I am currently working for an oilfield production chemical company and the engineers that work for us have a sound knowledge of the production facility equipment and what can go wrong with it.  However, a solid foundation in chemistry is also very useful when the chemical we sell malfuctions or causes problems, when we need to decide what chemical to sell a customer for their specific problems, and in finding out what could be causing the customer's problems (corrosion, scale deposition, wax deposition, etc. all involve chemistry immensely). 

What I enjoy most about the work is the ability to troubleshoot a problem to find out exactly what is going wrong and how to fix it.  With training in chemistry and chemical engineering, you will be very capable of solving a wide spectrum of problems.

I have a degree in chemistry and was thinking about going back for master's in ChemE, but I had heard that many times a master's degree will push you into research positions and out of regular engineering positions since companies may not want to pay a master's degree salary for a job someone with a bachelor's degree can do.  So I went back for the ChemE degree and absolutely loved the curriculum.  It does deal with mechanical/chemical process equipment but typically only as it relates to the chemical process industry.  You need to know how to use chemistry to acheive a particular goal, but a knowledge of the equipment available is also necessary so that you can apply that chemistry to solve industrial problems (you're not just going to use a giant beaker when you build a chemical plant).

I would say go for it, especially if research/lab work isn't something you want to do for the rest of your life.  The pay and the job opportunities are much better for a bachelor's ChemE than for a bachelor's chemist and you get to do much more exciting work in my opinion.

Hope this helps.

yg7s7

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Re: Switching my major into Chem.E from just Chemistry?
« Reply #3 on: August 09, 2009, 03:08:23 AM »

I have a degree in chemistry and was thinking about going back for master's in ChemE, but I had heard that many times a master's degree will push you into research positions and out of regular engineering positions since companies may not want to pay a master's degree salary for a job someone with a bachelor's degree can do.  So I went back for the ChemE degree and absolutely loved the curriculum.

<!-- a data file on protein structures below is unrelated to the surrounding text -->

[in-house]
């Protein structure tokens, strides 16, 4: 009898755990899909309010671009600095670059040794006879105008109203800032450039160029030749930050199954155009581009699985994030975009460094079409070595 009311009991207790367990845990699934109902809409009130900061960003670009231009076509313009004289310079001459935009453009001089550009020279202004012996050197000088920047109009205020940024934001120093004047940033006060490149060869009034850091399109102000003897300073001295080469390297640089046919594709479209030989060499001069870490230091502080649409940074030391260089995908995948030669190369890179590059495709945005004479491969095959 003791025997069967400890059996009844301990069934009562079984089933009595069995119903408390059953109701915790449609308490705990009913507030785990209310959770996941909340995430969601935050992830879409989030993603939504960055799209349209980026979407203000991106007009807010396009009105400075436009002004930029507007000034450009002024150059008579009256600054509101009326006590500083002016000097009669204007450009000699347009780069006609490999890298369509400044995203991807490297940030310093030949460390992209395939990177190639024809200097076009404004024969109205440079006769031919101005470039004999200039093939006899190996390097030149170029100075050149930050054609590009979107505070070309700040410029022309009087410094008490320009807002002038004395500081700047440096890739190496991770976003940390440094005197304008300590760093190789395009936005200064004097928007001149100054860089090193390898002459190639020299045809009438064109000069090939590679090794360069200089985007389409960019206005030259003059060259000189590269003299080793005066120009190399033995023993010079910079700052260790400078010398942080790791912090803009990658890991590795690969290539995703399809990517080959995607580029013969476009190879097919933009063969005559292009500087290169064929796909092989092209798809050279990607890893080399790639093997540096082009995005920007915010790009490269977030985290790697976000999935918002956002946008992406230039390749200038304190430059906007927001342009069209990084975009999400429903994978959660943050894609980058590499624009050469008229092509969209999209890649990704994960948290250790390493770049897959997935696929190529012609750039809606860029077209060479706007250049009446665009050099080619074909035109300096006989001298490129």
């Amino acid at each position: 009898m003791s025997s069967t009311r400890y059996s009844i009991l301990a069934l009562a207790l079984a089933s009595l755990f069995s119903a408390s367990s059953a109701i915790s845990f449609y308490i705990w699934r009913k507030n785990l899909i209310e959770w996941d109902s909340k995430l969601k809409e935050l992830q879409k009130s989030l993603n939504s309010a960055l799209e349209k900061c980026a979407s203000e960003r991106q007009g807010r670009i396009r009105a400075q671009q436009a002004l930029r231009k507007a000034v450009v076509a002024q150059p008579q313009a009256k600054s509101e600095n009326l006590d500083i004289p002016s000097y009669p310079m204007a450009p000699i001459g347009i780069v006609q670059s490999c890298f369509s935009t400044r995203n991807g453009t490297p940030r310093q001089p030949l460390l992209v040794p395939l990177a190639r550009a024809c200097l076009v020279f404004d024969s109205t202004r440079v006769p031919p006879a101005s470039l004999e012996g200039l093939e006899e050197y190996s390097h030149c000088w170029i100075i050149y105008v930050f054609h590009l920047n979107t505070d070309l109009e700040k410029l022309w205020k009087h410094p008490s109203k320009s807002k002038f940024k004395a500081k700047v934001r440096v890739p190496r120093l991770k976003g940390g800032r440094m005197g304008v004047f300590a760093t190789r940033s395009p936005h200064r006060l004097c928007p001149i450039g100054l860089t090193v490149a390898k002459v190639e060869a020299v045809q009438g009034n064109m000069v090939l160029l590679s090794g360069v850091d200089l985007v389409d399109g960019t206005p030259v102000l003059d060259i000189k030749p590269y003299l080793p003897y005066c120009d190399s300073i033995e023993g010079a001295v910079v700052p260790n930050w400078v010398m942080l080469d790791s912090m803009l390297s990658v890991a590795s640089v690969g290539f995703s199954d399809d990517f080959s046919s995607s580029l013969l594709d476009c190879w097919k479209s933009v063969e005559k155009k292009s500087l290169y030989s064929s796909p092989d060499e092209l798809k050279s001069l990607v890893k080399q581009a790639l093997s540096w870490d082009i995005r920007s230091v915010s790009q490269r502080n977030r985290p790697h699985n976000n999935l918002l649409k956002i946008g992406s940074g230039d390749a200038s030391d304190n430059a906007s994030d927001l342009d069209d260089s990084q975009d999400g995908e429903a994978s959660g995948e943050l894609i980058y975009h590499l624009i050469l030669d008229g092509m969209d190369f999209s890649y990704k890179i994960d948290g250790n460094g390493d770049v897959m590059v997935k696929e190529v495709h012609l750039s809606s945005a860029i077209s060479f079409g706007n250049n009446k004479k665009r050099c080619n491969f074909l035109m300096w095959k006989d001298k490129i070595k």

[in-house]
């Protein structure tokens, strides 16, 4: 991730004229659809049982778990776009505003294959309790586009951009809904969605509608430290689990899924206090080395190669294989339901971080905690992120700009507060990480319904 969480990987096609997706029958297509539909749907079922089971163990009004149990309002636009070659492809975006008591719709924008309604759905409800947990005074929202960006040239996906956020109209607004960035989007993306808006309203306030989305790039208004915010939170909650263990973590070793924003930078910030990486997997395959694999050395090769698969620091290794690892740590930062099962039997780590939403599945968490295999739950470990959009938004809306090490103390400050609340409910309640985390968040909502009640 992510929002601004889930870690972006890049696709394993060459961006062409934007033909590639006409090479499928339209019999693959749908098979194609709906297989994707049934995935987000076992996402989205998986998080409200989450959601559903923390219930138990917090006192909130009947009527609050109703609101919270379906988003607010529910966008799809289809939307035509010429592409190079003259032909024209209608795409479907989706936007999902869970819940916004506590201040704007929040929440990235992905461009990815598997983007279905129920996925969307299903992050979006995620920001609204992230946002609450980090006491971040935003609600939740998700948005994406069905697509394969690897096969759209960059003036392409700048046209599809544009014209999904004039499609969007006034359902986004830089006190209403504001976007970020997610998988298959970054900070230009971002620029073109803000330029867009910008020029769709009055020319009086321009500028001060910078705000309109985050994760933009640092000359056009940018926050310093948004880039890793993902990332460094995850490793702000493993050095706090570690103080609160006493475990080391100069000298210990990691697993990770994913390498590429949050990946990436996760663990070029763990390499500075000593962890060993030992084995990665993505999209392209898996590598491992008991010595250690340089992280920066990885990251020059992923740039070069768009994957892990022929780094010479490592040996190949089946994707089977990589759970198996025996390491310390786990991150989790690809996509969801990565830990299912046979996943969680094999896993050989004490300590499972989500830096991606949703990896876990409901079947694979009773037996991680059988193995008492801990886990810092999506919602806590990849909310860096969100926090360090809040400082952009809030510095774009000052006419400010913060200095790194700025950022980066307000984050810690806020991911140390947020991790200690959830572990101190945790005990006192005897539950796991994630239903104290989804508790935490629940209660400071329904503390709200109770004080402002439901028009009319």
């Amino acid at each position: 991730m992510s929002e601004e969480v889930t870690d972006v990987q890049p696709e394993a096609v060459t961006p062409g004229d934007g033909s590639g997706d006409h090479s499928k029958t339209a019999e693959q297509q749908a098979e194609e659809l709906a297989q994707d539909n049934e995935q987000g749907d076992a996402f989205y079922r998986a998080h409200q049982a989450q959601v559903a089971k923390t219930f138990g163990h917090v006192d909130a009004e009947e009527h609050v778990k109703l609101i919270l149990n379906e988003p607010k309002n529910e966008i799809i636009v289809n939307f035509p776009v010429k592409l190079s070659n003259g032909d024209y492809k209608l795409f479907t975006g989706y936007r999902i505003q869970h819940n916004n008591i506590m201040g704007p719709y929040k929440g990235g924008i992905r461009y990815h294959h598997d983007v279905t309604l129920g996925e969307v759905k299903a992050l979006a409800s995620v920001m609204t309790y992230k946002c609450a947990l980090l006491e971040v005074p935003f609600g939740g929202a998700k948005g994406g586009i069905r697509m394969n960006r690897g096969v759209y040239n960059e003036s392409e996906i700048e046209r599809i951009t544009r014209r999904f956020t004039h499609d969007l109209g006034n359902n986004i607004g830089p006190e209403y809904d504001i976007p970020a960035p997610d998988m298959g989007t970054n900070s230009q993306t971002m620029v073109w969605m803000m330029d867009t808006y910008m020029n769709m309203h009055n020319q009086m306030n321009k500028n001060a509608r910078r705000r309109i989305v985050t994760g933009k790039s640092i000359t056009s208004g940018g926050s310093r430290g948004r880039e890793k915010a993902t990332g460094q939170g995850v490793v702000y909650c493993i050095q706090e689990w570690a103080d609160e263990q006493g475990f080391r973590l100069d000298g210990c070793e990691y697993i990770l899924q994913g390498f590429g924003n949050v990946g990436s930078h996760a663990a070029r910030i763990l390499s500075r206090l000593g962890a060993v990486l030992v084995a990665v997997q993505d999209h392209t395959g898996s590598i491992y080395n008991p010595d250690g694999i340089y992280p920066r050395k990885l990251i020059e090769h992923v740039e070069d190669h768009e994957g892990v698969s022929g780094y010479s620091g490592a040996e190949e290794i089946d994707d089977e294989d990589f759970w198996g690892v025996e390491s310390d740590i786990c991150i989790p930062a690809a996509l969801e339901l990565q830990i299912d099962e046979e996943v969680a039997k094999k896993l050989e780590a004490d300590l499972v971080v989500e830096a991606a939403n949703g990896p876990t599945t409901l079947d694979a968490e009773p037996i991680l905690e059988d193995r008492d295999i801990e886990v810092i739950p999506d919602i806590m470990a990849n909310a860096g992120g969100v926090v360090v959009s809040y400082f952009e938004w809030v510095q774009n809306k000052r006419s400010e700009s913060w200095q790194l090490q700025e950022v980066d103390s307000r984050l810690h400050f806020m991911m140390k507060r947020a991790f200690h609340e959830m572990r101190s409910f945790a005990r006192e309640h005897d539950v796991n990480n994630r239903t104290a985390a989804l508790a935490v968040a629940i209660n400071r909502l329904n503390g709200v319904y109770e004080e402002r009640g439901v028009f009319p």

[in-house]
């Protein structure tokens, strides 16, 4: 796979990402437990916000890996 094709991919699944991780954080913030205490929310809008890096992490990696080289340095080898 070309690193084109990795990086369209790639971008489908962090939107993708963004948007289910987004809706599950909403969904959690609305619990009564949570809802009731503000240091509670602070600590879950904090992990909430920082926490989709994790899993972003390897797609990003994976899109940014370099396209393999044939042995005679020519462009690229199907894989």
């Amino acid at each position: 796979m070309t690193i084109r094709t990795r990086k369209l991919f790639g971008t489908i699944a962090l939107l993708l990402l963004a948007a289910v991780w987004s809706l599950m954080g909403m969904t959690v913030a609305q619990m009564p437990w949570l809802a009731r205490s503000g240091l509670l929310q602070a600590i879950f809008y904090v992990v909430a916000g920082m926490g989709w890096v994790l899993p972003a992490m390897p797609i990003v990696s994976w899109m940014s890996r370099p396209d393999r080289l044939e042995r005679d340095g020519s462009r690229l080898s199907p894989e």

I see, so total how many years did it take for that?

Thanks for the replies, everyone!

Offline eugenedakin

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Re: Switching my major into Chem.E from just Chemistry?
« Reply #4 on: August 09, 2009, 10:01:08 AM »
Hello nextpauling,

Quote
I wouldn't generalize quite that much.  It is true that chemical engineers have more training and familiarity with chemical process equipment, but the job of a chemical engineer is also troubleshooting.  Problems can arise which are purely mechanical in nature, purely chemical in nature, or a combination of both, and the chemical engineer is uniquely situated to address all three.


Chuckle, it appears that we are saying the same thing. I currently have a Ph.D. in Chemical Engineering and a M.Sc. and B.Sc. in Chemistry, and I found the other aspect of your statement. I found that I could quickly troubleshoot (through chemical means) a processing plant to achieve (on average) between 200-1000% throughput with existing equipment. The chemist is able to troubleshoot chemical, mechanical and both concerns. Before the title of Chemical Engineering was created by the engineering community, this title (of a person with mechanical engineering and chemical knowledge) was called a physical chemist.

I think that both of these disciplines are very close (Physical Chemist and Chemical Engineer), and I have hired both titles in my group and have found that both are equally capable of the same job (troubleshooting, mechanical and chemical issues).

It's interesting at how the titles change over the years (yikes, I am showing my age  ;) ).

Thanks for your kind comments.

Best wishes,

Eugene
There are 10 kinds of people in this world: Those who understand binary, and those that do not.